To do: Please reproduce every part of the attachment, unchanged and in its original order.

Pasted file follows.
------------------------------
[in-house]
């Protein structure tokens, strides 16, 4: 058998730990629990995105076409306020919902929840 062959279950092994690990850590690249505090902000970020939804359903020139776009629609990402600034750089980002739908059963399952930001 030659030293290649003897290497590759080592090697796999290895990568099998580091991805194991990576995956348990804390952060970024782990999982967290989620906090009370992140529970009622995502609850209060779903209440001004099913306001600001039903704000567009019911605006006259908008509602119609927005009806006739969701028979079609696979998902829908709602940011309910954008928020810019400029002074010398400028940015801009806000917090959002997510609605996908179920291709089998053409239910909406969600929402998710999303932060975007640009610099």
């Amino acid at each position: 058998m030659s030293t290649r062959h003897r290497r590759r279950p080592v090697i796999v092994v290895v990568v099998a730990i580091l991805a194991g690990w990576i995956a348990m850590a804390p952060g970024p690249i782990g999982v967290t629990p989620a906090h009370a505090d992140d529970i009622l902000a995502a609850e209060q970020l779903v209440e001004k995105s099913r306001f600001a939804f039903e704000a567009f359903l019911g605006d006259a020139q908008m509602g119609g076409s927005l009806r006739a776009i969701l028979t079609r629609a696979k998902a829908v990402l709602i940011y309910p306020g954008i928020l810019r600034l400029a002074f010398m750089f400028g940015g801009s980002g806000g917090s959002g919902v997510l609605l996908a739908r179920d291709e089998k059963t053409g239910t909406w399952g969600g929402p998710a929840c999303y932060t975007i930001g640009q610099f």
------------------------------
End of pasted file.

[in-house]
């Protein structure tokens, strides 16, 4: 058998730990629990995105076409306020919902929840 062959279950092994690990850590690249505090902000970020939804359903020139776009629609990402600034750089980002739908059963399952930001 030659030293290649003897290497590759080592090697796999290895990568099998580091991805194991990576995956348990804390952060970024782990999982967290989620906090009370992140529970009622995502609850209060779903209440001004099913306001600001039903704000567009019911605006006259908008509602119609927005009806006739969701028979079609696979998902829908709602940011309910954008928020810019400029002074010398400028940015801009806000917090959002997510609605996908179920291709089998053409239910909406969600929402998710999303932060975007640009610099």
């Amino acid at each position: 058998m030659s030293t290649r062959h003897r290497r590759r279950p080592v090697i796999v092994v290895v990568v099998a730990i580091l991805a194991g690990w990576i995956a348990m850590a804390p952060g970024p690249i782990g999982v967290t629990p989620a906090h009370a505090d992140d529970i009622l902000a995502a609850e209060q970020l779903v209440e001004k995105s099913r306001f600001a939804f039903e704000a567009f359903l019911g605006d006259a020139q908008m509602g119609g076409s927005l009806r006739a776009i969701l028979t079609r629609a696979k998902a829908v990402l709602i940011y309910p306020g954008i928020l810019r600034l400029a002074f010398m750089f400028g940015g801009s980002g806000g917090s959002g919902v997510l609605l996908a739908r179920d291709e089998k059963t053409g239910t909406w399952g969600g929402p998710a929840c999303y932060t975007i930001g640009q610099f």